Everything is Elsewhere: Politics and Powerlessness
In Scotland, and across the world, we’ve never had access to so much information. There’s never been so much news; so much analysis; so much stuff to keep up with.
And yet our unprecedented access to data has coincided with something deeply troubling: a profound and growing sense of powerlessness.
Karl Marx wrote that previous philosophers had interpreted the world, when the point was to change it. Whereas these days it often feels like we, as citizens, read about the world, but cannot influence any of the big decisions that affect us.
In this post I will explain how this malaise has infected the body politic, and consider some of the prescriptions drawn up by political parties and social movements to cure it. I will then point, tentatively, to some possible routes out of our present impasse.
In the process I will discuss Russell Brand, Bertold Brecht, and the Scottish Labour Party’s present travails. I will play devil’s advocate on the topics of the European Union and the Yes campaign. And I will look at some very interesting developments on the Tory backbenches, dropping in some Manchester United references along the way. Enjoy!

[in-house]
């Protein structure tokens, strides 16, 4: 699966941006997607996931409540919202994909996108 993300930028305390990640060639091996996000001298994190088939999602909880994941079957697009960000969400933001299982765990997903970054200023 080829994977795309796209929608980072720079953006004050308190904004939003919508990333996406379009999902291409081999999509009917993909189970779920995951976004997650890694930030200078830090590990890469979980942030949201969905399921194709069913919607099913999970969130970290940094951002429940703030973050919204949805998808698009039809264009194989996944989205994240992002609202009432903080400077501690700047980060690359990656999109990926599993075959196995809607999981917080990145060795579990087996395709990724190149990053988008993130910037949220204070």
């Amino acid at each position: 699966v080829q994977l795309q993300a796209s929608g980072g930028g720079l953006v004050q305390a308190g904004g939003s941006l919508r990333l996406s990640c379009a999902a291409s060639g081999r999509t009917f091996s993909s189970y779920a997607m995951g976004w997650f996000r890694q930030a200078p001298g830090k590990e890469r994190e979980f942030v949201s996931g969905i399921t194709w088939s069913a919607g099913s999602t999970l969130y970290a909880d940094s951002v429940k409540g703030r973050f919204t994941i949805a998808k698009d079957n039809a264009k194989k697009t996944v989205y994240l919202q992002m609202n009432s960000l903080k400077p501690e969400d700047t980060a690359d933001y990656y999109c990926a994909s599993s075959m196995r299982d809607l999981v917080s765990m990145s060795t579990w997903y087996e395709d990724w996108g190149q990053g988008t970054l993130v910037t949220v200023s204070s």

Yes we can, sort of
Let’s start with the Yes campaign in the Scottish independence referendum.
The Yes movement represents a genuinely utopian current in contemporary politics, in both the positive and negative senses of the term. People were excited about voting Yes and took the opportunity to dream: to stretch the boundaries of the politically-possible, and to challenge orthodoxies. And it was brilliant. The Yes movement was also, perhaps necessarily, vague and slapdash on key economic issues. And so the Yes campaign transformed the political culture, while losing the referendum.